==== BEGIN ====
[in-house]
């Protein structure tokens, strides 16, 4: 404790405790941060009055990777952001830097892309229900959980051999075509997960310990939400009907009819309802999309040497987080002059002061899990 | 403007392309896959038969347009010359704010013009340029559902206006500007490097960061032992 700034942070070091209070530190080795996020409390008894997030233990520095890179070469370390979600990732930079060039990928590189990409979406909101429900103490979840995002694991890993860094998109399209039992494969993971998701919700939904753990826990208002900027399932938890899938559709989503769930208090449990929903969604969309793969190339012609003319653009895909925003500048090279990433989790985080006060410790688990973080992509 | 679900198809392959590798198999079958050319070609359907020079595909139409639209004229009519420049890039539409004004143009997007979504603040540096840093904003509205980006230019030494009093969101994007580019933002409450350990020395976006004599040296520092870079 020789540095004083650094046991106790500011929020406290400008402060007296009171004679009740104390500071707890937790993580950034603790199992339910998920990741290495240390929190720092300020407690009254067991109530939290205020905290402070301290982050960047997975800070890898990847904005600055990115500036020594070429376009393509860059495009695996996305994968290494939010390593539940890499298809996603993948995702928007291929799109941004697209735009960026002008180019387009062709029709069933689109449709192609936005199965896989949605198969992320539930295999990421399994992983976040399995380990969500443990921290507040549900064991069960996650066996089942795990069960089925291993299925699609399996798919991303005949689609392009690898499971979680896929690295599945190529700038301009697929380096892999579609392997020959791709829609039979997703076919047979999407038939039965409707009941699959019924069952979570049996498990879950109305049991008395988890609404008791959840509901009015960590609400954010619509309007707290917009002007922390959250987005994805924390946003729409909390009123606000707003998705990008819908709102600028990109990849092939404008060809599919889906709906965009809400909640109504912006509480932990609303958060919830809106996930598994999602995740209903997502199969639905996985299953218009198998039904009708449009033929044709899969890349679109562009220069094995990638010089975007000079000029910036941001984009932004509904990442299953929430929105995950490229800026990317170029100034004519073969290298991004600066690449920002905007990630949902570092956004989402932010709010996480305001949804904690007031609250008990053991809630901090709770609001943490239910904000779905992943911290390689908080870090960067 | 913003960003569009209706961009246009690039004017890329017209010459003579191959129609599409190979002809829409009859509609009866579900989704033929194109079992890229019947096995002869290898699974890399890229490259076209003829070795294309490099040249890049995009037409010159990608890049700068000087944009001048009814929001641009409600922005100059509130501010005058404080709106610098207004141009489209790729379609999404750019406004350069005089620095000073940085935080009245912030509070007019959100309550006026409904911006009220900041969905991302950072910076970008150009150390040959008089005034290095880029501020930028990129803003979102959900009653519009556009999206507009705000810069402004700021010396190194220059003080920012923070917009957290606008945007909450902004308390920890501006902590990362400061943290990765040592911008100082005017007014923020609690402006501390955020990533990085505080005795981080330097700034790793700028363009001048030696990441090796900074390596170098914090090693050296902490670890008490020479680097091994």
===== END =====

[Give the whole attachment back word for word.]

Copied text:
[in-house]
């Protein structure tokens, strides 16, 4: 404790405790941060009055990777952001830097892309229900959980051999075509997960310990939400009907009819309802999309040497987080002059002061899990 | 403007392309896959038969347009010359704010013009340029559902206006500007490097960061032992 700034942070070091209070530190080795996020409390008894997030233990520095890179070469370390979600990732930079060039990928590189990409979406909101429900103490979840995002694991890993860094998109399209039992494969993971998701919700939904753990826990208002900027399932938890899938559709989503769930208090449990929903969604969309793969190339012609003319653009895909925003500048090279990433989790985080006060410790688990973080992509 | 679900198809392959590798198999079958050319070609359907020079595909139409639209004229009519420049890039539409004004143009997007979504603040540096840093904003509205980006230019030494009093969101994007580019933002409450350990020395976006004599040296520092870079 020789540095004083650094046991106790500011929020406290400008402060007296009171004679009740104390500071707890937790993580950034603790199992339910998920990741290495240390929190720092300020407690009254067991109530939290205020905290402070301290982050960047997975800070890898990847904005600055990115500036020594070429376009393509860059495009695996996305994968290494939010390593539940890499298809996603993948995702928007291929799109941004697209735009960026002008180019387009062709029709069933689109449709192609936005199965896989949605198969992320539930295999990421399994992983976040399995380990969500443990921290507040549900064991069960996650066996089942795990069960089925291993299925699609399996798919991303005949689609392009690898499971979680896929690295599945190529700038301009697929380096892999579609392997020959791709829609039979997703076919047979999407038939039965409707009941699959019924069952979570049996498990879950109305049991008395988890609404008791959840509901009015960590609400954010619509309007707290917009002007922390959250987005994805924390946003729409909390009123606000707003998705990008819908709102600028990109990849092939404008060809599919889906709906965009809400909640109504912006509480932990609303958060919830809106996930598994999602995740209903997502199969639905996985299953218009198998039904009708449009033929044709899969890349679109562009220069094995990638010089975007000079000029910036941001984009932004509904990442299953929430929105995950490229800026990317170029100034004519073969290298991004600066690449920002905007990630949902570092956004989402932010709010996480305001949804904690007031609250008990053991809630901090709770609001943490239910904000779905992943911290390689908080870090960067 | 913003960003569009209706961009246009690039004017890329017209010459003579191959129609599409190979002809829409009859509609009866579900989704033929194109079992890229019947096995002869290898699974890399890229490259076209003829070795294309490099040249890049995009037409010159990608890049700068000087944009001048009814929001641009409600922005100059509130501010005058404080709106610098207004141009489209790729379609999404750019406004350069005089620095000073940085935080009245912030509070007019959100309550006026409904911006009220900041969905991302950072910076970008150009150390040959008089005034290095880029501020930028990129803003979102959900009653519009556009999206507009705000810069402004700021010396190194220059003080920012923070917009957290606008945007909450902004308390920890501006902590990362400061943290990765040592911008100082005017007014923020609690402006501390955020990533990085505080005795981080330097700034790793700028363009001048030696990441090796900074390596170098914090090693050296902490670890008490020479680097091994």